Our health is measured by many numbers: cholesterol, blood sugar and body mass index are just a few. For most of us, the actual numbers aren’t as important as knowing our blood pressure numbers are within a healthy range.
February is American Heart Month so the James Family Heart Center at Dignity Health, Yavapai Regional Medical Center (YRMC) wants to arm you with information to manage and monitor your blood pressure.
Why the focus on managing blood pressure? High blood pressure affects one in three American adults and only 54 percent of them have it under control. High blood pressure has earned the scary name of “silent killer” because early-on there are no obvious symptoms or signs associated with it. Even scarier, untreated high blood pressure can lead to heart disease, stroke and kidney failure.
If you have high blood pressure that’s untreated for a period of time, there can be warning signs and blood pressure symptoms. Contact your healthcare provider immediately if you’re experiencing the following symptoms:
- Weight loss/hair loss
- Blurred vision
- Chest pain
- Shortness of breath
- Intense headaches
What Do Your Blood Pressure Numbers Mean?
If your blood pressure is elevated, it’s important that you are monitored by a healthcare provider. This chart – created by the American Stroke Association and American Heart Association – outlines the categories of high blood pressure.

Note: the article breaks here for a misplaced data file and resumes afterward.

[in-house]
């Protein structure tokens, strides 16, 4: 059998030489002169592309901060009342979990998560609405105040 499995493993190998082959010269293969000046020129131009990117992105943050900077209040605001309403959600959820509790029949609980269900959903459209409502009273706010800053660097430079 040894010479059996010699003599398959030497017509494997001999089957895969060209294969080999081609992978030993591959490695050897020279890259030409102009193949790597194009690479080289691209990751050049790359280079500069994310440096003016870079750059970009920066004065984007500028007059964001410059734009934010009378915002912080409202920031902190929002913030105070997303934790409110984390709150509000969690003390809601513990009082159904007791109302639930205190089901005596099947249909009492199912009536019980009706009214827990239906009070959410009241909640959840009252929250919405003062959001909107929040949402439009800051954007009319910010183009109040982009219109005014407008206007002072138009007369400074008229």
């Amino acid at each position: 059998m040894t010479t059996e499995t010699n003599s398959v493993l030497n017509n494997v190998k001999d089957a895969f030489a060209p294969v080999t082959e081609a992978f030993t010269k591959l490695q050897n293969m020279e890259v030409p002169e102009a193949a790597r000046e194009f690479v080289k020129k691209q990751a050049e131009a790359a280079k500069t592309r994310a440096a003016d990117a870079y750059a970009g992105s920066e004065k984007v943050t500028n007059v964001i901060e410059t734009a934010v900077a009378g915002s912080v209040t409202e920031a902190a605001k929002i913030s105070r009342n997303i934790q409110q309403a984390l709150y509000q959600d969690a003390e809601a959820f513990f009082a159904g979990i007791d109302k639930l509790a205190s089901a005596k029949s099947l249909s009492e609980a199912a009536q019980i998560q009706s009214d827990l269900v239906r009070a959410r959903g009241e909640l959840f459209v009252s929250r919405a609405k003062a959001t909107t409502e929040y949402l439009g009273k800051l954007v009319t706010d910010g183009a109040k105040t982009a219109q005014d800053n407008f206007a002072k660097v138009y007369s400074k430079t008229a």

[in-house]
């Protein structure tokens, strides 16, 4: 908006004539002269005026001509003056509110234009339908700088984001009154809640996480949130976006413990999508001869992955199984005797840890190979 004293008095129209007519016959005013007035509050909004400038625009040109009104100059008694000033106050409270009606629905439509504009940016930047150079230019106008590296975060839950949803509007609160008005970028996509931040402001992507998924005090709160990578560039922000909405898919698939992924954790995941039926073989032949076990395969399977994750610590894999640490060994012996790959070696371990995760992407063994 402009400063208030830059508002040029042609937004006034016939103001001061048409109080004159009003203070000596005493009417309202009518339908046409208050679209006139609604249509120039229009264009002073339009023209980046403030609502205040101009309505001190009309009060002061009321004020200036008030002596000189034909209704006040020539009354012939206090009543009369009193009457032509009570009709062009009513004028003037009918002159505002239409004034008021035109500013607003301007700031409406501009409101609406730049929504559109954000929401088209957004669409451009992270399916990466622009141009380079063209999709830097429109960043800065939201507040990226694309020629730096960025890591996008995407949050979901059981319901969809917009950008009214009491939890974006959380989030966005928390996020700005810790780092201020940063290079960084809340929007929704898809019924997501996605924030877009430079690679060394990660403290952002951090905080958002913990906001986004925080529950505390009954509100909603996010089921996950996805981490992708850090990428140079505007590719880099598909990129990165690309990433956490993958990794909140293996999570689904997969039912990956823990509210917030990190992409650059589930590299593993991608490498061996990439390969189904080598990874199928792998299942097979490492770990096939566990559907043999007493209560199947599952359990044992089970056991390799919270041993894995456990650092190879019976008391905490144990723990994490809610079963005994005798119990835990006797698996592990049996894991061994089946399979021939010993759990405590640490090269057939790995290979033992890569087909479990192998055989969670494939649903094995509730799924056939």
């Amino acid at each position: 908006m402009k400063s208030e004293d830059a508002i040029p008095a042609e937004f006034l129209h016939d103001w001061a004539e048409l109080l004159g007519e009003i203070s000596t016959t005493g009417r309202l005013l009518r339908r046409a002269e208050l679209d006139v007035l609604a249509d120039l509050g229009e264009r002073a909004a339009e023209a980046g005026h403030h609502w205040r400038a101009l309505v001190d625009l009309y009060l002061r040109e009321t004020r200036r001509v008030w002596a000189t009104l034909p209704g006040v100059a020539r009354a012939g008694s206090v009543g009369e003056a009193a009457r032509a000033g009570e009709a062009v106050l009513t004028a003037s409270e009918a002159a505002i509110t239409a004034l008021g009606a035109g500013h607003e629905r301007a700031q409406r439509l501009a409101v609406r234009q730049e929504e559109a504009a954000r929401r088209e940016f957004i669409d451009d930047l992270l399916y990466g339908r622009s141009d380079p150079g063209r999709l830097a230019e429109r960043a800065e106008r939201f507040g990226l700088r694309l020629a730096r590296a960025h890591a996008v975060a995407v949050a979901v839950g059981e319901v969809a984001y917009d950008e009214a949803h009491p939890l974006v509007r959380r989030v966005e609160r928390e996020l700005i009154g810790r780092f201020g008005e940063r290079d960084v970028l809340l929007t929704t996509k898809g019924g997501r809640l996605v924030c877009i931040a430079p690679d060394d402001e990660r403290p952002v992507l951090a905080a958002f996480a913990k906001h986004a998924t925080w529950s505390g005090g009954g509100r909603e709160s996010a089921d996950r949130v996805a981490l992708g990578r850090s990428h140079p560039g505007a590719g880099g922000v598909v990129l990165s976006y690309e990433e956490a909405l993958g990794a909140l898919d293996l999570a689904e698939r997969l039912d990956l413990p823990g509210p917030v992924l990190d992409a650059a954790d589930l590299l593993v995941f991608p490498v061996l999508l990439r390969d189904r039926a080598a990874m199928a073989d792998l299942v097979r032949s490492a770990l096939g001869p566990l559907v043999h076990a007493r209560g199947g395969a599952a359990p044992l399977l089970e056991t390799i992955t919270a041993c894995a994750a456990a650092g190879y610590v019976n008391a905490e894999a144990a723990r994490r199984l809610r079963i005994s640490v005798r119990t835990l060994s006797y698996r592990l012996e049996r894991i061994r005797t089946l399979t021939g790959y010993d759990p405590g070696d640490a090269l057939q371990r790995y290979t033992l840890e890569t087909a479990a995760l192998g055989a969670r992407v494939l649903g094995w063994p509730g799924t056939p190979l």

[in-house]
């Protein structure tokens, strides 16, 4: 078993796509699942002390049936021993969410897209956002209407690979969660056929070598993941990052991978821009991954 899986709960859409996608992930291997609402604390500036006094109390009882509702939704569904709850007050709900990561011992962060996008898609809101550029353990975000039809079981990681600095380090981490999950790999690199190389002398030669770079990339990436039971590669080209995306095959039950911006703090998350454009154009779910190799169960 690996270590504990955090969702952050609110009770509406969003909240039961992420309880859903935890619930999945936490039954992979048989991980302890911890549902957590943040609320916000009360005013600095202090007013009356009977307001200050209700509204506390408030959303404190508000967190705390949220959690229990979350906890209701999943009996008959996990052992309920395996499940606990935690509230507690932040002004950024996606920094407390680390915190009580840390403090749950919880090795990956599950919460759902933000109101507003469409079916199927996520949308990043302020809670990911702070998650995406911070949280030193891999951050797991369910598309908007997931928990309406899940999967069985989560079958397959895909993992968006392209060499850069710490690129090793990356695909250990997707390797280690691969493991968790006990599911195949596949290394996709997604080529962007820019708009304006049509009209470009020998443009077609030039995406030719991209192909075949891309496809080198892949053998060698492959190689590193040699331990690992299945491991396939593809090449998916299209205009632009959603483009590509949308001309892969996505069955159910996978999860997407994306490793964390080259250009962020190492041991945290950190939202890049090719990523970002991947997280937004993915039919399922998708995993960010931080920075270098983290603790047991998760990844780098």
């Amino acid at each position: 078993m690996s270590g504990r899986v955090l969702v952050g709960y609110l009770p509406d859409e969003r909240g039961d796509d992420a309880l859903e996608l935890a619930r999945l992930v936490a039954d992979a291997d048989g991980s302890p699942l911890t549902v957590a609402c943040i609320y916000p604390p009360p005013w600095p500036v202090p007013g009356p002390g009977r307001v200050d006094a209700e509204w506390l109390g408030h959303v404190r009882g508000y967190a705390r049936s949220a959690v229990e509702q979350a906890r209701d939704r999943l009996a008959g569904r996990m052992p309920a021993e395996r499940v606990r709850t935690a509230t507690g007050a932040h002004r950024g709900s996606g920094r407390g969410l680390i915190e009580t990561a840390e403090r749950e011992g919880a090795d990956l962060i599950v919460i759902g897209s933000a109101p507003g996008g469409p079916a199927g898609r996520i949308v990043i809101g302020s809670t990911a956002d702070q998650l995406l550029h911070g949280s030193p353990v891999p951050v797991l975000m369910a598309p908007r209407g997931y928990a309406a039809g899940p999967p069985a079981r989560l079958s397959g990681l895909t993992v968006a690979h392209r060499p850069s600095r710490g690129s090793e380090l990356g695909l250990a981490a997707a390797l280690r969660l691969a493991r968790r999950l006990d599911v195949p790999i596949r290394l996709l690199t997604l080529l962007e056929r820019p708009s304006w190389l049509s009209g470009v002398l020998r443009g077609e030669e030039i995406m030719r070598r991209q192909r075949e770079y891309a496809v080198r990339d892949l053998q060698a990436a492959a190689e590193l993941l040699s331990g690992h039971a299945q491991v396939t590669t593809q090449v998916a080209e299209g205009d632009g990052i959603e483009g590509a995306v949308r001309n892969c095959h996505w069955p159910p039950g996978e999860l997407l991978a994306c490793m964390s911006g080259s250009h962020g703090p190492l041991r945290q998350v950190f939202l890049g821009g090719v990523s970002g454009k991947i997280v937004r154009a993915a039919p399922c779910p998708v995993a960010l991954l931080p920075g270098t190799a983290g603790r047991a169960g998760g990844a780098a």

Once you know your blood pressure, what steps should you take to monitor your health? Here are some recommendations to discuss with your healthcare provider:
- Normal blood pressure (less than 120/80) – Have your blood pressure checked at least every two years or as frequently as your healthcare provider recommends.
- Borderline high pressure or prehypertension (between 120/80 and 139/89) – Check your blood pressure at least every year, or more often, if your healthcare provider recommends it. If you have other medical issues, even a borderline reading may be considered too high.
- 140/90 or higher – You have high blood pressure and need to see your healthcare provider to develop a treatment plan.
Tips for Taking Your Blood Pressure
Want to monitor your blood pressure between appointments with your healthcare provider? This can be a good way to ensure your blood pressure is at healthy levels.
Many pharmacies have blood pressure monitors or you may want to invest in a home blood pressure monitor kit. Either way, use the same monitor each time you take your blood pressure.
Here are some hints for taking your blood pressure:
- Always use the same arm and place the cuff on bare skin.
- Take up to three readings each time to ensure accuracy.
- Measure before eating and exercising but not right after you wake up.
- No caffeine, food, alcohol or tobacco 30 minutes before taking your blood pressure.
Look at Your Lifestyle
If you smoke, giving up tobacco is a good way to lower your blood pressure and improve your overall health. If you consume alcohol, do it in moderation. Eating a healthy diet and getting regular aerobic exercise are also good lifestyle habits that can help reduce your blood pressure.